June 21, 07:38 PM GMT
60,000 - 90,000 USD
The Whale. London: Richard Bentley, 1851
Three volumes, 12mo (4 1/2 x 7 3/8 in.; 115 x 188 mm). Half title to Vol. I, title-page to each volume, appendix to end of Vol. III; minor foxing primarily to preliminary leaves. Contemporary half indigo-black calf over marbled boards, spines gilt lettered and gilt floral motif, edges marbled' minor rubbing to extremities, one or two chips to calf, minor foxing to endleaves. Together in custom quarter blue morocco over cloth slipcase and folding chemise.
The true first edition of a cornerstone of American literature, preceding the New York edition by four weeks — one of only 500 copies printed
"...whenever my hypos get such an upper hand of me, that it requires a strong moral principle to prevent me from deliberately stepping into the street, and methodically knocking people’s hats off—then, I account it high time to get to sea as soon as I can..."
Early in 1850, Melville wrote to his English publisher, describing Moby Dick as "a romance of adventure." It proved to be a critical and commercial failure, however, and by Melville's death in 1891, Moby Dick had gone out of print. Hundreds of differences exist between the British and American editions, some of which are slight, while others significantly impacted the narrative. For example, many British reviewers objected to the fact that the tale was seemingly narrated by a character who perished along with the ship. This misunderstanding was due to the fact that the British edition lacked the Epilogue (it was likely lost by Bentley's printers), which detailed Ishmael's survival. Many of the other changes that were made were the direct result of censorship, and fell into four categories: sacrilegious passages (more than 1,200 words, which attributed human failures to God, or compared human shortcomings to divine ones, were revised or excised entirely); sexual matters (to include reproductive habits of whales, and even Ishmael's anxiety surrounding the nature of Queequeg's underwear); remarks "belittling royalty or implying a criticism of the British" (this resulted in the omission of Chapter 25, which discussed the use of sperm oil at coronations); and any perceived grammatical or even stylistic anomalies were handled with "a highly conservative interpretation of rules of 'correctness'."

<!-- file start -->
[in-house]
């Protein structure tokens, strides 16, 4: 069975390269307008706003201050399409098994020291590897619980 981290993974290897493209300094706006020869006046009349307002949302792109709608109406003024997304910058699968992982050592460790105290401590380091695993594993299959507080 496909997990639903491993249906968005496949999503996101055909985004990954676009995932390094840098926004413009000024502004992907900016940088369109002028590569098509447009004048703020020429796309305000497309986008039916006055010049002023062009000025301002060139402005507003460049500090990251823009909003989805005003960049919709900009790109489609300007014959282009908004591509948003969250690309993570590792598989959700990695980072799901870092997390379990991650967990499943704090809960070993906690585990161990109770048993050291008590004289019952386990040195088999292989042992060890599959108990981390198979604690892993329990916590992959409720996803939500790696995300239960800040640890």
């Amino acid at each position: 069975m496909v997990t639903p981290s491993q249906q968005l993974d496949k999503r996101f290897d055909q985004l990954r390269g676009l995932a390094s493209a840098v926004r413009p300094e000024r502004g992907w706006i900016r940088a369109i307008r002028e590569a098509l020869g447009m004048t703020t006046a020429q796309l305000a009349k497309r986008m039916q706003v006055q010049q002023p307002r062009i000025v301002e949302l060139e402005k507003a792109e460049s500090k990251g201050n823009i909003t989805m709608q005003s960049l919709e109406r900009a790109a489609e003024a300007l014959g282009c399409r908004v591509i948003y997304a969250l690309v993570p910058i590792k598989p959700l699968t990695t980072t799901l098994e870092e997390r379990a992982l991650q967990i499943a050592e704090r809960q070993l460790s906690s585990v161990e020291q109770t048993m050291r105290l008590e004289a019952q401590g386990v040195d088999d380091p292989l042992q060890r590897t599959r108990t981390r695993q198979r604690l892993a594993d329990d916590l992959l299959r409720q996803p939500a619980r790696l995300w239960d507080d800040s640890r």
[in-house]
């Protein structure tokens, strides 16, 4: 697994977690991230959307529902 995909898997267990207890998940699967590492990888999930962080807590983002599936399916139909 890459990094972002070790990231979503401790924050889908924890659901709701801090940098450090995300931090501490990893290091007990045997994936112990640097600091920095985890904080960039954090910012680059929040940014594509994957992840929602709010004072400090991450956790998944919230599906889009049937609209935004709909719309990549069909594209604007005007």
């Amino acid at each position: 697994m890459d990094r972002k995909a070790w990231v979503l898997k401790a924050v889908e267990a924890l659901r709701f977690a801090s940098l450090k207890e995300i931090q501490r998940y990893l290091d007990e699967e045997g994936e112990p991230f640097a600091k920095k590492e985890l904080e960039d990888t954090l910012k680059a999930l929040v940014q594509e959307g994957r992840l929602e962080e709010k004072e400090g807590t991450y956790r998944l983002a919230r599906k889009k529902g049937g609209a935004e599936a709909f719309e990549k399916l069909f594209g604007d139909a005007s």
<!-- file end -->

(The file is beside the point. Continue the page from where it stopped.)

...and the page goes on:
Of the copies that have appeared at auction in the last 40 years, four have been in their original bindings, while two have been in contemporary bindings.
A handsome copy of "one of the strangest and most wonderful books in the world" -D. H. Lawrence
BAL 13664; Grolier American 60; Sadleir, Excursions 22